With concerns over pollution and climate change, a number of states that were part of RTOs and ISOs started to pass renewable portfolio standards (RPSs) mandating that a percentage of the electricity consumed come from renewable resources. Congress passed investment tax credits and production tax credits to encourage the development of renewables.

These subsidies have changed the market’s fundamental premises. First, no longer is every electron fungible; electricity generated by renewables is preferred. Second, those renewable resources have no fuel costs. Third, out-of-market subsidies allow renewables to participate in the market and provide a price advantage when bidding in the market, skewing price formation and the allocation of resources. Fourth, because renewables, such as wind and solar, are not always available, other generation resources are still needed to keep the lights on.

The financial effects have varied. Renewables, inexpensive natural gas, and environmental regulations made coal and nuclear less economical to operate, and many coal and some nuclear generators retired. Older, less efficient gas plants have been displaced, as well. All of this would be the proper result in a true market, but the mixture of mandates and subsidies distorted price signals, undermining the notion that RTOs were competitive, free markets. 

Moreover, because the markets use a clearing price model where all generation resources bid and selected in an auction are paid the same marginal price, customers are not necessarily receiving all of the financial benefits that “cheap” renewables could provide. Customers are paying the natural gas clearing price for wind and solar resources; and renewable generators and their investors are not passing along the benefits of free fuel, federal tax credits, and state subsidies to customers, but are pocketing the economic windfall.

Markets are also facing reliability and resiliency challenges. In traditionally regulated markets, investor-owned utilities submit detailed integrated-resource plans that explain how they will meet future electric needs through a mix of generation resources. Meanwhile, electric markets were designed to pick short-term least-cost resources through these clearing prices.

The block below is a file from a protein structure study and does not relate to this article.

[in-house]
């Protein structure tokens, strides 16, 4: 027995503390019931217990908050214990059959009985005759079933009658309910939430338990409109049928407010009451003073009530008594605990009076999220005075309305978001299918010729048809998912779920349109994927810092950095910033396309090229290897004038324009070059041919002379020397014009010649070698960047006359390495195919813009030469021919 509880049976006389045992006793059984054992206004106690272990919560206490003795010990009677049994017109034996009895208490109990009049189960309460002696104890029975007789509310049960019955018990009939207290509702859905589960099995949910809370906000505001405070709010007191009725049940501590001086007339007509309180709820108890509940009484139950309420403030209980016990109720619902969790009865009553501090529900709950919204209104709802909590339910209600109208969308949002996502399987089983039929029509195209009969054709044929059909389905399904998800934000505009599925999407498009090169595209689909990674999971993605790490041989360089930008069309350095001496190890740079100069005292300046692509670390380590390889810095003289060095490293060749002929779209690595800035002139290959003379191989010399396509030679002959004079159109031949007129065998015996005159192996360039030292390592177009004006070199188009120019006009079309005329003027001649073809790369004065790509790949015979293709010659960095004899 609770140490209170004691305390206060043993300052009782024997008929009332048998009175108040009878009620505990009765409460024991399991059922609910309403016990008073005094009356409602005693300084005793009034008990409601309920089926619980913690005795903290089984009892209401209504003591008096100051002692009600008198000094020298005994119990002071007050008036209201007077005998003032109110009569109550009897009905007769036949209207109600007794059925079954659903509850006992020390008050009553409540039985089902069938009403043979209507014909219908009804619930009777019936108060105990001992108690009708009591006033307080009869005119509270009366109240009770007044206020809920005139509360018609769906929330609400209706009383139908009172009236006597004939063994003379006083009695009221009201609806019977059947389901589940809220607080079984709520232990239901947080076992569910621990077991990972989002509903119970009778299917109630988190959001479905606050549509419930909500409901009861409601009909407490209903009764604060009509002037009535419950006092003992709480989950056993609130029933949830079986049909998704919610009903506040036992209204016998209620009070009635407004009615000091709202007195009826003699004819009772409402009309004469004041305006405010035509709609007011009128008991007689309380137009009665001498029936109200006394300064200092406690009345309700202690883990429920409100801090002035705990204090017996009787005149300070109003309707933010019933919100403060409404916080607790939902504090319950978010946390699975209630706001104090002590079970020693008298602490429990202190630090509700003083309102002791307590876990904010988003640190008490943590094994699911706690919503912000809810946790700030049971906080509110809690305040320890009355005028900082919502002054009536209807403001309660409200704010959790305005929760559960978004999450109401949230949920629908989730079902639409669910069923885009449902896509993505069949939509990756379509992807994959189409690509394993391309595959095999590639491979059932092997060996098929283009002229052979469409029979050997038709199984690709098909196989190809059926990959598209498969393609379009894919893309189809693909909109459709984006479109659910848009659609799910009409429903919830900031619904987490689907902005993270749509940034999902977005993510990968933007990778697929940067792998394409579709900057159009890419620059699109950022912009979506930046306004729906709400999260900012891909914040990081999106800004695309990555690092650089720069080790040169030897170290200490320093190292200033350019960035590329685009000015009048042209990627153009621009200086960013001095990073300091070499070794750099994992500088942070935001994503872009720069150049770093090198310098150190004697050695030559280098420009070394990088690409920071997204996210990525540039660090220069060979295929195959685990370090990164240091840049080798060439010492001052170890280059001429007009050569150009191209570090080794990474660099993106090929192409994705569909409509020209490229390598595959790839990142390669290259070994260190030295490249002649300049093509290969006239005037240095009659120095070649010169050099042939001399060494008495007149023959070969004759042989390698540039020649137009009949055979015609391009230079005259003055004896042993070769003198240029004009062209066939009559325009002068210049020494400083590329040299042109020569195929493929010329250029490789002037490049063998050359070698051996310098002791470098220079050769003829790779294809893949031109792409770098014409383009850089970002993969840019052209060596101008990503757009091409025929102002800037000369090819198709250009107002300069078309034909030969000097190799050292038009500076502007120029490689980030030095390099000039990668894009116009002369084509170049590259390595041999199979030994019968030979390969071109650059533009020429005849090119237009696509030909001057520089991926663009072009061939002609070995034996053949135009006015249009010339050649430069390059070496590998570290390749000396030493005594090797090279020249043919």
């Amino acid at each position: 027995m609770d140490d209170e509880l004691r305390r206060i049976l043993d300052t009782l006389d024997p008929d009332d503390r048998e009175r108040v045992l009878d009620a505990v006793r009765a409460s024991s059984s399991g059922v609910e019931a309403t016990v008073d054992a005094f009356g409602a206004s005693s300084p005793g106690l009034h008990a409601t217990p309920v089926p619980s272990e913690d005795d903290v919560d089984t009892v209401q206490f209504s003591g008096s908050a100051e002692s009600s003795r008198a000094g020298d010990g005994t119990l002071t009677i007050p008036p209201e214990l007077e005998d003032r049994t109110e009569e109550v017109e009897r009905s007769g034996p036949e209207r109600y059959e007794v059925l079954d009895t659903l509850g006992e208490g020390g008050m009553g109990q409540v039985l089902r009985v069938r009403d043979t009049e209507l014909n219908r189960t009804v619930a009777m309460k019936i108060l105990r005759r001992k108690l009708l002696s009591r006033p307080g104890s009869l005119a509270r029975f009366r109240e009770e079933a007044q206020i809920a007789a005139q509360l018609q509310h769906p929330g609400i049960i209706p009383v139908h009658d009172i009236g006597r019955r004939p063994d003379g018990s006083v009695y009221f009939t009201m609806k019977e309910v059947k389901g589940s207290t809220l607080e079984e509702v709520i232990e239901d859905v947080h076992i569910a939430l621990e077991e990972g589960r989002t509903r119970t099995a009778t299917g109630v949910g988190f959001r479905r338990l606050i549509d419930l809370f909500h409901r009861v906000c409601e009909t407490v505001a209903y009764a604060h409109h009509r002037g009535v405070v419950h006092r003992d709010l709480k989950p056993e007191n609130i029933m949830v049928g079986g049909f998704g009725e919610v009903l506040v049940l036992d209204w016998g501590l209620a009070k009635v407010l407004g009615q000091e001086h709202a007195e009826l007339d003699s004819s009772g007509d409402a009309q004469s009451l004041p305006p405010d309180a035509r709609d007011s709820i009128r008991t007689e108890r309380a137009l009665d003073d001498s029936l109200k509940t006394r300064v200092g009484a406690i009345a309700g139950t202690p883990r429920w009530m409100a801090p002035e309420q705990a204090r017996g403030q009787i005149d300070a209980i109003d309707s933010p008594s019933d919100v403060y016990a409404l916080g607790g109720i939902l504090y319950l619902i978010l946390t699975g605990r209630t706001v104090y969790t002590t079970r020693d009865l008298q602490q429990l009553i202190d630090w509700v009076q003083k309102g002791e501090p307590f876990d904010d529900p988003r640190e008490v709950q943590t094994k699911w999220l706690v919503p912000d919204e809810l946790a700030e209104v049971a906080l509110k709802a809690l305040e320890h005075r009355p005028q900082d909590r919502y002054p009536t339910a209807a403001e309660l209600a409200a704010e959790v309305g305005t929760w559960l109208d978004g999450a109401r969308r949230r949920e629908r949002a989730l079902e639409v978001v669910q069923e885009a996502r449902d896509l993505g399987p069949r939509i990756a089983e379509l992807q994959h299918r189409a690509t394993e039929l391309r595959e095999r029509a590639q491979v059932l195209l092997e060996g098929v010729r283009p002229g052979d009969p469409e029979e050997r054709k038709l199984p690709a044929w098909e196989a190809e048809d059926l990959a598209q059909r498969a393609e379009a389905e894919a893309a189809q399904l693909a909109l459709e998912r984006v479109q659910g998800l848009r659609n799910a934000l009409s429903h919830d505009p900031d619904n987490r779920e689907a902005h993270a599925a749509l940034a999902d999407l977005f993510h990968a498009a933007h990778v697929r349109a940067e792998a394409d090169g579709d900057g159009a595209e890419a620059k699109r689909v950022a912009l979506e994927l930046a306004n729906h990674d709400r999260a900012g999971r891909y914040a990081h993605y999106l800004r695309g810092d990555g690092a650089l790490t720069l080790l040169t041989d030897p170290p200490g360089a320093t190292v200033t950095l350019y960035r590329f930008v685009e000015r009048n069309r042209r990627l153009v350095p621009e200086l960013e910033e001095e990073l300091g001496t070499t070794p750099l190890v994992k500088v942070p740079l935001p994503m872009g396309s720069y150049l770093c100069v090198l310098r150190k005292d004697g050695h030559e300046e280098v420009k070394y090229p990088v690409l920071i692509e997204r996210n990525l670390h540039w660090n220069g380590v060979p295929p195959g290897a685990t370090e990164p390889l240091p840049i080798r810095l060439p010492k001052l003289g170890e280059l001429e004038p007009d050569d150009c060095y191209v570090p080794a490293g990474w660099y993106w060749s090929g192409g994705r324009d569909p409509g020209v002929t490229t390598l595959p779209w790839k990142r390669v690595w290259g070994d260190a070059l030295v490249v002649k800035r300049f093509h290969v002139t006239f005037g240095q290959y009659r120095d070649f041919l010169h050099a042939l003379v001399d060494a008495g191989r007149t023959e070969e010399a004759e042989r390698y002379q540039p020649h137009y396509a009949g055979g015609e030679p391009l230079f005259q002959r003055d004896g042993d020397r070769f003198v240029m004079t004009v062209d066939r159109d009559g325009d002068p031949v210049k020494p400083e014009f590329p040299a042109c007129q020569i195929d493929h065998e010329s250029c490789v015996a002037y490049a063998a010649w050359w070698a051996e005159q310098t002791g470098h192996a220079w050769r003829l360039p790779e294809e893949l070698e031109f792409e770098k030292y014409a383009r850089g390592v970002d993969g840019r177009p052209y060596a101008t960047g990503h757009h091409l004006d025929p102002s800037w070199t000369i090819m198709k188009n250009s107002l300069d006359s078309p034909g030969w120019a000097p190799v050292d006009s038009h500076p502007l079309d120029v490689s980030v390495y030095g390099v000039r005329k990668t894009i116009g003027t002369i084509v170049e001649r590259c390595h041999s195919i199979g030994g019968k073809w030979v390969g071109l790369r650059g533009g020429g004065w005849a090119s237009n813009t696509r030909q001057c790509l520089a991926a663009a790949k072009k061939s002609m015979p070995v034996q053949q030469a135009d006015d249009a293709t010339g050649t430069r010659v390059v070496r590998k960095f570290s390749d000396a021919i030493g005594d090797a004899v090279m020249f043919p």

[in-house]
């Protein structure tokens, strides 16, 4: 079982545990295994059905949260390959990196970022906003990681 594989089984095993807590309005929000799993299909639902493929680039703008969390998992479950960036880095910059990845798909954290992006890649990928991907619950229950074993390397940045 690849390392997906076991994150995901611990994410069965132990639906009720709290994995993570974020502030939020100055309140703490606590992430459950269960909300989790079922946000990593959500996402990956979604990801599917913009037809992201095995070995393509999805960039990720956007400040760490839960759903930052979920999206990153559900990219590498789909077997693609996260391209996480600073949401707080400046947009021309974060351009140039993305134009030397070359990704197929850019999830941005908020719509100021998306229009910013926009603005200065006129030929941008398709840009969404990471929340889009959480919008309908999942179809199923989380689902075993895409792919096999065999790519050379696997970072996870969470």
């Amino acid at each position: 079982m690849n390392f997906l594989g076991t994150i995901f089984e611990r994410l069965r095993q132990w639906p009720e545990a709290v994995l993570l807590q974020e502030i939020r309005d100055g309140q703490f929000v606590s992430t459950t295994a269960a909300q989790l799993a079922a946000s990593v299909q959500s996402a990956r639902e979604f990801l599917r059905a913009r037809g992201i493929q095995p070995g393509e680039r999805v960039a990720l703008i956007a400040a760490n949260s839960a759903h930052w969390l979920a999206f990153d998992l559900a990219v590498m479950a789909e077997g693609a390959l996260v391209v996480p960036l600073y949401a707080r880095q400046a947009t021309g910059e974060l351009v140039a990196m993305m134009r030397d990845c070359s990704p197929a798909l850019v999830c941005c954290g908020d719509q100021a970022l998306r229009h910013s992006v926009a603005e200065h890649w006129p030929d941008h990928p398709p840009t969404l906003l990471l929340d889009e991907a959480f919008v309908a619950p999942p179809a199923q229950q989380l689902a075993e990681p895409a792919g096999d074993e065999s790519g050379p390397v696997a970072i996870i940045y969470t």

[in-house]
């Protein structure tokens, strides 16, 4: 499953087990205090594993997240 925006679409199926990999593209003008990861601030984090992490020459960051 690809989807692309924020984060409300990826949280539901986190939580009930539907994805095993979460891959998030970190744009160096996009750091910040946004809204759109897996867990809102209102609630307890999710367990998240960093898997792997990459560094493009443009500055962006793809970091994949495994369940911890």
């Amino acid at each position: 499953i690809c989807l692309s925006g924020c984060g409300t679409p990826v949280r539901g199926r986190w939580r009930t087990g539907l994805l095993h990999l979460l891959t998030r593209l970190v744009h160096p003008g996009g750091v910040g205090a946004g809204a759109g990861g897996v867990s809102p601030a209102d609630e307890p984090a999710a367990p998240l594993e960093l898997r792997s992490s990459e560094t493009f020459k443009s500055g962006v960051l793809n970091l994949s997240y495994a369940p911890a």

Unfortunately, these energy prices in electric markets are failing to provide the necessary revenue to cover the capital costs for the power plants needed to ensure system reliability. Capacity-pricing systems instituted by various RTOs and ISOs are failing to ensure reliability. And Texas’ ERCOT, with its “energy only” market and integration of subsidized resources, is just the most recent example of market failure to properly price reliability.  

Finally, a big disconnect in the electric markets is that no one has an obligation to serve customers. Each generator determines if it wants to bid into the market each day; it may or may not be picked to operate. And though a generator may face a financial penalty for its failure to deliver power on a particular day, there is no overall obligation to make investments in weatherization and secure fuel supplies to ensure that it can serve end-use customers. Likewise, RTOs have no obligation to serve end-use customers. When one takes an objective look, it becomes apparent that these RTOs and ISOs are designed to serve and benefit the participants in the market – generators, marketers, investors, and large industrial or commercial customers – not residential customers and small businesses.

It’s time to rethink the electric wholesale markets so as to better accommodate public policy goals, promote reliability, and reduce costs to customers. To do so, policymakers should consider the following: